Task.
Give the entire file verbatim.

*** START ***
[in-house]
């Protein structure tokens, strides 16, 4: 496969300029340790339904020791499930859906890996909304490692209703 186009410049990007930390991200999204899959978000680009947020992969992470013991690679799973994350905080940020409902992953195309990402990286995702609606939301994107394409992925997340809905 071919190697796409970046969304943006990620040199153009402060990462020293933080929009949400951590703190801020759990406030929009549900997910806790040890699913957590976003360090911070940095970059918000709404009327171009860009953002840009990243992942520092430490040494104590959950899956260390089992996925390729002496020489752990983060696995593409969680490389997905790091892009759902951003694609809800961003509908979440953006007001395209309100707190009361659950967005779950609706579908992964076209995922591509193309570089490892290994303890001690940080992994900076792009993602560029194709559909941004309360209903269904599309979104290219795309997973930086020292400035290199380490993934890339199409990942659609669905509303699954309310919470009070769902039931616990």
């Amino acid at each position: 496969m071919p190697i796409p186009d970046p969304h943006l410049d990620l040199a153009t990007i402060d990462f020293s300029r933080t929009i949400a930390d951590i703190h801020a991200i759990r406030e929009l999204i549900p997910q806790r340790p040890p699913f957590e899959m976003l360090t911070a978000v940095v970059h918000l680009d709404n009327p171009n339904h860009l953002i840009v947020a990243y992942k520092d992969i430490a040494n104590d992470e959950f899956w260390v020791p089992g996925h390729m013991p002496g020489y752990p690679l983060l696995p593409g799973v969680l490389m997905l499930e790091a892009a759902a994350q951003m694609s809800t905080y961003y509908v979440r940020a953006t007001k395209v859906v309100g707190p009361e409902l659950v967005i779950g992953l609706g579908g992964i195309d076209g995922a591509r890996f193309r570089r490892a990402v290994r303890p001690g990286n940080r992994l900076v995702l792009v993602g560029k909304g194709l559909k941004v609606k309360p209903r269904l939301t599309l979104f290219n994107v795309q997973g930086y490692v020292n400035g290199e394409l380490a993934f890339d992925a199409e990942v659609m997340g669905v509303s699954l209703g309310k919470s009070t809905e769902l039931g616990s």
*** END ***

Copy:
[in-house]
């Protein structure tokens, strides 16, 4: 496969300029340790339904020791499930859906890996909304490692209703 186009410049990007930390991200999204899959978000680009947020992969992470013991690679799973994350905080940020409902992953195309990402990286995702609606939301994107394409992925997340809905 071919190697796409970046969304943006990620040199153009402060990462020293933080929009949400951590703190801020759990406030929009549900997910806790040890699913957590976003360090911070940095970059918000709404009327171009860009953002840009990243992942520092430490040494104590959950899956260390089992996925390729002496020489752990983060696995593409969680490389997905790091892009759902951003694609809800961003509908979440953006007001395209309100707190009361659950967005779950609706579908992964076209995922591509193309570089490892290994303890001690940080992994900076792009993602560029194709559909941004309360209903269904599309979104290219795309997973930086020292400035290199380490993934890339199409990942659609669905509303699954309310919470009070769902039931616990």
């Amino acid at each position: 496969m071919p190697i796409p186009d970046p969304h943006l410049d990620l040199a153009t990007i402060d990462f020293s300029r933080t929009i949400a930390d951590i703190h801020a991200i759990r406030e929009l999204i549900p997910q806790r340790p040890p699913f957590e899959m976003l360090t911070a978000v940095v970059h918000l680009d709404n009327p171009n339904h860009l953002i840009v947020a990243y992942k520092d992969i430490a040494n104590d992470e959950f899956w260390v020791p089992g996925h390729m013991p002496g020489y752990p690679l983060l696995p593409g799973v969680l490389m997905l499930e790091a892009a759902a994350q951003m694609s809800t905080y961003y509908v979440r940020a953006t007001k395209v859906v309100g707190p009361e409902l659950v967005i779950g992953l609706g579908g992964i195309d076209g995922a591509r890996f193309r570089r490892a990402v290994r303890p001690g990286n940080r992994l900076v995702l792009v993602g560029k909304g194709l559909k941004v609606k309360p209903r269904l939301t599309l979104f290219n994107v795309q997973g930086y490692v020292n400035g290199e394409l380490a993934f890339d992925a199409e990942v659609m997340g669905v509303s699954l209703g309310k919470s009070t809905e769902l039931g616990s």